Liberalism’s foundational view of man is just as startlingly different from its predecessors as its morality. The defenders miss the incredible power of the foundation myth of liberalism: the State of Nature, with its individuals, quite independent of each other, wandering about in the woods gathering fruit and hunting, who finally see the need to make a deal among themselves and form a government. These independent humans have no duties to one another, beyond the bare duty to accept each other’s minimal rights. The equality of human beings is, in Hobbes ludicrous claim, an empirical observation—and when Lockean “God-given” rights disappear, Hobbesian equality is all that is left. Secular liberals can give no clear reason for the equal dignity of human beings, and in fact have discarded it for the beginning of life.
This view of the natural independence of humans departs sharply from reality—humans die without constant help from others—yet from John Rawls’ theory of justice, to the average university student today who thinks Mill’s “harm principle” and Locke’s consent define sexual morality, to the defender of capitalism who is content with consumer consent (no matter how ugly or dehumanizing the product) as justification of what he is doing, to the political scientists who treat democracy as an end in itself, to the neo-Kantian philosophers who start relentlessly with individuals and try desperately and awkwardly to build up to rules for society as a whole, to the defense of abortion that human fetuses are not “viable” (it is the viable adults in the State of Nature who make contracts), our culture is suffused from top to bottom with “state of nature” anthropology.
The defenders of liberalism ignore the stupendous archetypal power of this false morality and anthropology. It molds all our thinking. Murphy speaks sarcastically of the “viruses” carried by liberal modernity, but if there is no virus, what explains the remarkable resemblance of the pathologies? The remedies offered by both Murphy and Muñoz involve an invitation to rediscover the Christian roots of liberalism, but surely that task is at least as overwhelming as correcting its errors instead.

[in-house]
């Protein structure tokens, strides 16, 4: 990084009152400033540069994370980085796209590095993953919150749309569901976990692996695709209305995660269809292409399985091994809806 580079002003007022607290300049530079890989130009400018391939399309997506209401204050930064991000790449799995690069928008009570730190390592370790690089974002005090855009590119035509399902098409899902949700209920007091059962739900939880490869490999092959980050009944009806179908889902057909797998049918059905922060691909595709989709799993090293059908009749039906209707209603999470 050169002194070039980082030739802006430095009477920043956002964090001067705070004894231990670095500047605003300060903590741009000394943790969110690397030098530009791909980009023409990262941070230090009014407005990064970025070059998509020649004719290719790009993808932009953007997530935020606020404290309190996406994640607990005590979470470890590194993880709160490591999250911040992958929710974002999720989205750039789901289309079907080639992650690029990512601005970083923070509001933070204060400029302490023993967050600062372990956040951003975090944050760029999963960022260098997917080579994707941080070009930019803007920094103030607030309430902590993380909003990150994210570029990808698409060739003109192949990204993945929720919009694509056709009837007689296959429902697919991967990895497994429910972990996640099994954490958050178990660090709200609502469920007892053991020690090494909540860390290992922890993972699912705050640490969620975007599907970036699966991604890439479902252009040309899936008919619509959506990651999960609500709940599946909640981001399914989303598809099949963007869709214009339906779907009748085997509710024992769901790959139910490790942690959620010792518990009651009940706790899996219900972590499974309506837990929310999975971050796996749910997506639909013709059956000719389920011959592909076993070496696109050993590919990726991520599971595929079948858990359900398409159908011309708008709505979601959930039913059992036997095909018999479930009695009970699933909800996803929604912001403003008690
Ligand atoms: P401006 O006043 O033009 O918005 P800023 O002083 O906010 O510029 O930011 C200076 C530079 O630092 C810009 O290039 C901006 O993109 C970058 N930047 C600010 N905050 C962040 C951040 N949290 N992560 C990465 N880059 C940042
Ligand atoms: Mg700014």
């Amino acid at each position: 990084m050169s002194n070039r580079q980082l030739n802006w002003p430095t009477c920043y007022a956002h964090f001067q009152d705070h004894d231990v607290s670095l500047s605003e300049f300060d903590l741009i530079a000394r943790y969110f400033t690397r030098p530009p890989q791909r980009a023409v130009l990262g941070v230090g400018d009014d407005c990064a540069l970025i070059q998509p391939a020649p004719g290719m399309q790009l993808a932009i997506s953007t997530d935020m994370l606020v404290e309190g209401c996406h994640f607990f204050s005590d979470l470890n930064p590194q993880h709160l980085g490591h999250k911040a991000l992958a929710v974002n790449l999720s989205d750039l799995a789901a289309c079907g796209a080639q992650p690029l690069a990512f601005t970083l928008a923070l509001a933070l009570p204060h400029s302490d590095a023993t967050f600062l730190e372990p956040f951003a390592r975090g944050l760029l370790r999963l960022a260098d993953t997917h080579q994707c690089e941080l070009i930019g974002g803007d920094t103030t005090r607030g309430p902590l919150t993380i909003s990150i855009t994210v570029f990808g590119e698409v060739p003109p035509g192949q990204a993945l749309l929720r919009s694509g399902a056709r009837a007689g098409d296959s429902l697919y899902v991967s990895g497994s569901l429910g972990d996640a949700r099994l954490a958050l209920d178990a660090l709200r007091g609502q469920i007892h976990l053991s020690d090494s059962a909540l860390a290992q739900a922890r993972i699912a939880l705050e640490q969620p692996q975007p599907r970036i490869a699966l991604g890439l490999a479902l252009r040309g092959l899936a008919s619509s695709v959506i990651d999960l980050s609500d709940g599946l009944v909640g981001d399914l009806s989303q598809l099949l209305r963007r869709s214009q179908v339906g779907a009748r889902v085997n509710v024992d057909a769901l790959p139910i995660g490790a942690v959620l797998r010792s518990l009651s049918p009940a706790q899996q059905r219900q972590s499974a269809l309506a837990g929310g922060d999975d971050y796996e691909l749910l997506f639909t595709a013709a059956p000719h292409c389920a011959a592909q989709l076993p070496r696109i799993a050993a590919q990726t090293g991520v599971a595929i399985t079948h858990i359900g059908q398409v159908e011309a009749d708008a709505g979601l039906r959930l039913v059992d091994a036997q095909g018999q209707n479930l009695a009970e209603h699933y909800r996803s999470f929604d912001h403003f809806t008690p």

In conclusion, we must defend the value of the individual, but liberalism has no principled defense of that value to offer. The emphasis on individual rights in the liberal anthropology overwhelms duties to families and communities. Markets offer not only material abundance, but an arena of freedom that is a bulwark of liberty in the rest of life, yet liberalism has no principled way to keep markets from becoming autonomous, trading in our flesh (consider porn and the sex trade), and destroying all beauty (as every strip mall testifies). To some extent the Christianity of the Founders filled in the gaps liberalism left, and with borrowed Christian ideals liberalism itself did much good. Even so, the unique and contradictory blend of Christianity and liberalism in the thought of the Founders is gone. An explicit appeal to the Bible will be read as theocracy by many, maybe most, Americans today. We need a way to think of morality and humanity that leads to care for the common good while preserving a robust individual freedom—but liberalism, of the left or the right, seems unable to provide it. The errors built into the foundation are showing up more and more. Christian patches cannot fix them.This is a second part of a two-part essay on the subject.